For Jamie Scott, an $11 Robbery in Mississippi May Carry a Death Sentence

by | March 5, 2010

On February 25, a small crowd gathered outside the state capitol in Jackson, Mississippi, to push for the release of sisters Jamie and Gladys Scott, who are serving two consecutive life sentences apiece for a 1993 armed robbery in which no one was injured and the take, by most accounts, was about $11. Supporters of the Scott sisters have long tried to draw attention to their case, as an extreme example of the distorted justice and Draconian sentencing policies that have overloaded prisons, crippled state budgets, and torn families apart across the United States. But in recent months, their cause has taken on a new urgency, because for Jamie Scott, an unwarranted life sentence may soon become a death sentence.

Jamie Scott, now spending her 16th year in prison.

Jamie Scott, 38, is suffering from kidney failure. At the Central Mississippi Correctional Facility (CMCF) in Pearl, where Jamie and Gladys are incarcerated, medical services are provided by a private contractor called Wexford Health Sources, which has been the subject of lawsuits and legislative investigations in several states over inadequate treatment of the inmates in its care. According to Jamie Scott’s family, in the six weeks since her condition became life-threatening, she has endured faulty or missed dialysis sessions, infections, and other complications. She has received no indication that a kidney transplant is being considered as an option, though her sister is a willing donor.

Jamie Scott’s family and legal advisors believe the poor health care she is receiving in prison places her life at risk. They have sent pleas for clemency or compassionate release to Governor Haley Barbour, whose tough-on-crime posturing and dubious record on issuing pardons do not bode well for Jamie. According to a local television station that reported on the rally at the capitol, a spokesperson for Barbour said: “Jamie Scott was tried, convicted and incarcerated, and she is receiving her care with the Department of Corrections.” 

The Mississippi Department of Corrections (MDOC) has a provision for what it calls “conditional medical release,” but Scott is not a candidate, department spokesperson Suzanne Garbo Singletary said in an email last week, because “MDOC policy provides that an inmate must have a condition that is ‘incapacitating, totally disabling and/or terminal in nature’ in order to qualify.” So Jamie Scott appears to be caught in a deadly Catch-22: In order to be released from prison, she must convince the MDOC that her illness is terminal or “totally disabling”; but the only sure way for her to prove this is to die in prison.





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  • Terry C - NJ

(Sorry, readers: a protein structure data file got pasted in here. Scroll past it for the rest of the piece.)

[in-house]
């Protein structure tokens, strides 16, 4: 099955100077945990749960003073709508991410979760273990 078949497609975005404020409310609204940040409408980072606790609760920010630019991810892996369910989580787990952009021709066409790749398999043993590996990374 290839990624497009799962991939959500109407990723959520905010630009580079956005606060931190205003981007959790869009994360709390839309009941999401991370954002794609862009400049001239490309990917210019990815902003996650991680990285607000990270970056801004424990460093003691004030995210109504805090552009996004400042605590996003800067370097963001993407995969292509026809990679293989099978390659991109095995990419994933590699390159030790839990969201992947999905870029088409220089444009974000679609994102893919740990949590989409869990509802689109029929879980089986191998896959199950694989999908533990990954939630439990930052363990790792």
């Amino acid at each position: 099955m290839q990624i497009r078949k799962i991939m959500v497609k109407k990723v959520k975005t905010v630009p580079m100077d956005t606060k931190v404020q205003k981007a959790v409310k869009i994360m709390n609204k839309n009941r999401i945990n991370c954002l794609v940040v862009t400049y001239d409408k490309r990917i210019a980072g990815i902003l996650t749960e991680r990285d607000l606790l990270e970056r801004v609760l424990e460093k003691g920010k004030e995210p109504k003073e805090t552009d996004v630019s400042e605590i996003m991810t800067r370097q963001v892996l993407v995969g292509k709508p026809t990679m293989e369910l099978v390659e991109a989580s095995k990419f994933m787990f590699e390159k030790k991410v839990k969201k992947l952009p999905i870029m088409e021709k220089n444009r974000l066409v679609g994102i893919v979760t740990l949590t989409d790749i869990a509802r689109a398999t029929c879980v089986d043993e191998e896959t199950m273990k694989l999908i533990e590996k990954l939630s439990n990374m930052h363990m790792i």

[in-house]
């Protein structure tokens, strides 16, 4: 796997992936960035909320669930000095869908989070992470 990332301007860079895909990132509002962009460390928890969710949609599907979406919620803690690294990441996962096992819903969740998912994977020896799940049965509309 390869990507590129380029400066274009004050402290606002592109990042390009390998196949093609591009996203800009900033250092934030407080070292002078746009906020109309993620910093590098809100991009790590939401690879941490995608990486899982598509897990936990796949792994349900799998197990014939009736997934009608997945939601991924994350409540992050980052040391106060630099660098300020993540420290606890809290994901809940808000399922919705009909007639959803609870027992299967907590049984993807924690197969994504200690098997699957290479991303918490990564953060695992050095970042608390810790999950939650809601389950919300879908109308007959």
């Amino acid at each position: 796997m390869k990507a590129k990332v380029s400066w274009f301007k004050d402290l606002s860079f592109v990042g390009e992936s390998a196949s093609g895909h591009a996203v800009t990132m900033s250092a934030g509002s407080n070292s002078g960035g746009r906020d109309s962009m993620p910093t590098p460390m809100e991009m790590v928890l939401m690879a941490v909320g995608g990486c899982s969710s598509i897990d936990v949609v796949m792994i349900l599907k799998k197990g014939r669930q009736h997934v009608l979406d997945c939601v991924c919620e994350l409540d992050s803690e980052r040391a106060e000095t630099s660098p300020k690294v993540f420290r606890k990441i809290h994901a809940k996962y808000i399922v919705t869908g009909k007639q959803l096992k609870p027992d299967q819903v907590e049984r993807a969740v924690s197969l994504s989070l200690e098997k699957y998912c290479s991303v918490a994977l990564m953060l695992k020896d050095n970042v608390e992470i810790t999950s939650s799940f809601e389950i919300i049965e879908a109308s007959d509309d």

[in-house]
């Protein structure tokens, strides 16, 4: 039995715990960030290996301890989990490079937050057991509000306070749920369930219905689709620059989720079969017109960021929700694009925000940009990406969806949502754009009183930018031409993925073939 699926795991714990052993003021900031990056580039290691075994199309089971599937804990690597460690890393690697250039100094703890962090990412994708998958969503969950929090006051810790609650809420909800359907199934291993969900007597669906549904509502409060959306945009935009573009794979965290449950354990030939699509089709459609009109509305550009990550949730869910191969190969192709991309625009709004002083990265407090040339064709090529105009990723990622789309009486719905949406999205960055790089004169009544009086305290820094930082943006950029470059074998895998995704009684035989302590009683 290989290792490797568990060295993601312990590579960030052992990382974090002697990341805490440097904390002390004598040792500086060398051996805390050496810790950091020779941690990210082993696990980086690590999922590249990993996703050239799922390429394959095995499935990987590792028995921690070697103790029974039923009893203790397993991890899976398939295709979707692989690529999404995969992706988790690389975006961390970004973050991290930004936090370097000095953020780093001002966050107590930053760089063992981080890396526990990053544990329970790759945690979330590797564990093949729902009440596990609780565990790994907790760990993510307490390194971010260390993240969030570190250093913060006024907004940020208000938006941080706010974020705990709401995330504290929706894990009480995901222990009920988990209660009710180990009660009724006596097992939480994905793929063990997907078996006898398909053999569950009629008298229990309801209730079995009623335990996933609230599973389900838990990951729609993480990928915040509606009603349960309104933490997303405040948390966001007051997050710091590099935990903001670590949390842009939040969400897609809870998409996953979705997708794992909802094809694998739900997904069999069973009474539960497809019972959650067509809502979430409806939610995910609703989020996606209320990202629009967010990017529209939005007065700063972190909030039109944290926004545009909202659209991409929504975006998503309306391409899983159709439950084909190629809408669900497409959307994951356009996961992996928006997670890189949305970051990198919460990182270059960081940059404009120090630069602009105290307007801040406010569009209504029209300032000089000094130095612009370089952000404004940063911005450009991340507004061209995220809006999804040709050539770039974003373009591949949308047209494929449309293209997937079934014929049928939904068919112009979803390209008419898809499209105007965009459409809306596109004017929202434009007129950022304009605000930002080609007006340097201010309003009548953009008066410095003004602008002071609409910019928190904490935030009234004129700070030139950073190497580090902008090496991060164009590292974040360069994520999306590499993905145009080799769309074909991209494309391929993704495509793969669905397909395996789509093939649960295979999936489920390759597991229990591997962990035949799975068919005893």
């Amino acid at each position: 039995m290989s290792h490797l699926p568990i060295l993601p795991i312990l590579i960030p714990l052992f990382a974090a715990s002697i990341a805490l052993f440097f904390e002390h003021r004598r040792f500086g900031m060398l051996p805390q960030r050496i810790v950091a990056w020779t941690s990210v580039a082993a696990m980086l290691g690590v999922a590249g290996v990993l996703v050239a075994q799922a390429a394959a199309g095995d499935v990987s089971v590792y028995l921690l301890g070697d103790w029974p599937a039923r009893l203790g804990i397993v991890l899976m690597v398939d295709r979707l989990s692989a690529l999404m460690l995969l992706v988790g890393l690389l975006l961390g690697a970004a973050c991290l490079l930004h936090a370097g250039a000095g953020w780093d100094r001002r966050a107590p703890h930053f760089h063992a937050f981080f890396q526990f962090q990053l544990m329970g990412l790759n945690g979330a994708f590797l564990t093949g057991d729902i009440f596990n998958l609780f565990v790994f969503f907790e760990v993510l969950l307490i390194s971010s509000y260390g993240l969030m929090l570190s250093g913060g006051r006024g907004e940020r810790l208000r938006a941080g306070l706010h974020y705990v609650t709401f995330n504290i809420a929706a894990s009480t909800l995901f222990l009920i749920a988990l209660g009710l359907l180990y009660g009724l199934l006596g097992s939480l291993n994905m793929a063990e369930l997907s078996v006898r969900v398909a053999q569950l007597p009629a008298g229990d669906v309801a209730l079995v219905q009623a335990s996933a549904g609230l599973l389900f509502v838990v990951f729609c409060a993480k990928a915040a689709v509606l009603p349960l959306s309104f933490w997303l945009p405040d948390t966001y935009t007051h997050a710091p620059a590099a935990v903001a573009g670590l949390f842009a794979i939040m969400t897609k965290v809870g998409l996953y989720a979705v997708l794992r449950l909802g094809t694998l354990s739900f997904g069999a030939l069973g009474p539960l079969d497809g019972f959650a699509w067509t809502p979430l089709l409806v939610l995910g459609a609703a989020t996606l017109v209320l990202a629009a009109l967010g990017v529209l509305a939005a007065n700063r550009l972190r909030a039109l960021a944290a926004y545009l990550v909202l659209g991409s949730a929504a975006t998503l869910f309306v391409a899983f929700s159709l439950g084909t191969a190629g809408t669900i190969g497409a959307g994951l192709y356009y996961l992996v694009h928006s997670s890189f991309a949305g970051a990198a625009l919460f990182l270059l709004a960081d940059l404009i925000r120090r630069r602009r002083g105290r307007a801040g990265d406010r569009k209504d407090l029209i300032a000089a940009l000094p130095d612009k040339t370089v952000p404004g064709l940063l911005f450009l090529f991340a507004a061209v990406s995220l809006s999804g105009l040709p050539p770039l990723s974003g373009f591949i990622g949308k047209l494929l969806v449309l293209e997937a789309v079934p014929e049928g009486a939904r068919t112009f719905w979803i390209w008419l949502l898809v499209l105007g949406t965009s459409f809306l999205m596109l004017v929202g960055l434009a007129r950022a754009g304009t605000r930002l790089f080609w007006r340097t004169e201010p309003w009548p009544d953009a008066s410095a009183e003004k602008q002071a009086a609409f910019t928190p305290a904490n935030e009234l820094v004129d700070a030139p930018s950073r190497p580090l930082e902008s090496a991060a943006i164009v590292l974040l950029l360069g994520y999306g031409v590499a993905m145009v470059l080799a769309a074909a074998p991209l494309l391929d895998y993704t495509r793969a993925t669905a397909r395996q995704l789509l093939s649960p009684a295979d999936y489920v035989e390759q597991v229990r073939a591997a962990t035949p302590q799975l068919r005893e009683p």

If they had been rich and white, they would have gotten community service.

  • 3/11 – JAMIE SCOTT IS SUFFERING WITH PAIN, SWELLING, INFECTION AND WEAKNESS & NEEDS IMMEDIATE MEDICAL ATTENTION OUTSIDE OF THE PRISON! Her catheter is clogged with pus & her hands, feet, & ankles are swollen. She is in tremendous pain & very weak. Please contact the governor and commissioner to release her from the horrible conditions she is in & the poor medical care that she is receiving. GOV. BARBOUR’S OFFICE, 1-877-405-0733 or 601-359-3150 // Christopher Epps, Commissioner of Prisons, 601-359-5600,

  • Marya

    There is no human compassion in the soul of Haley Barbour. He is also guilty of the sin of gluttony, while many of his constituents go hungry.
    Jesus Christ would be totally ignored or called a progressive if he came again today. And he would tell the wealthy to give away their riches if they hoped to achieve the kingdom of heaven. All of those tv ministers, Joel and the rest,and the Republican party,would deny him and his message.
    Wonder what Christ thinks of Rush and Beck?

  • Marya

    I am reminded of the torture and murder of 14 yr. old Emmett Till in Mississippi, whose killers sat in the courtroom and laughed and kissed their wives for the photographers outside.
    Mississippi will never be able to make up for the human misery it has caused its african-american citizens.
    It is a blessing that most of these citizens are just good, long-suffering people, or there would not be a white person allowed to live in that state.

  • Alan

    With prison violence and the mass use of isolation every sentence is a possible death sentence. It could take the form of mental illness or suicide brought on by the isolation, the contraction of incurable diseases such as aids, or hepatitis contracted when raped amongst other means, or just the death of ones spirit. Prison’s affects are unpredictable but predictable negative.

    California man gets eight years for stealing cheese Robert Ferguson was sentenced under the ‘three strikes’ law, as critics again plea for reform of state’s overcrowded prisons

    California man gets eight years for stealing cheese
    Robert Ferguson was sentenced under the ‘three strikes’ law, as critics again plea for reform of state’s overcrowded prisons
    Wednesday 3 March 2010
    The Guardian
    Daniel Nasaw

    A California man has been sentenced to up to eight years in prison for stealing a $3.99 (£2.60) bag of shredded cheese in a case critics say shows the need for reform of the state’s criminal justice system and the overcrowded state of its prisons.

  • Rev. Alan Laird

    It is bone chilling to the spirit to have knowledge of Jamie’s state of condition, and also having the knowledge that there are so many suffering in the same way. It would seem law was created to protect,and preserve,and not to mete out treacherous justice. We must somehow find a way to once again extract a grain of salt from the sea of humility…compassion….and agape love…not confined in religousity…but the infinite domain of spirituality and humand kindness.,,,

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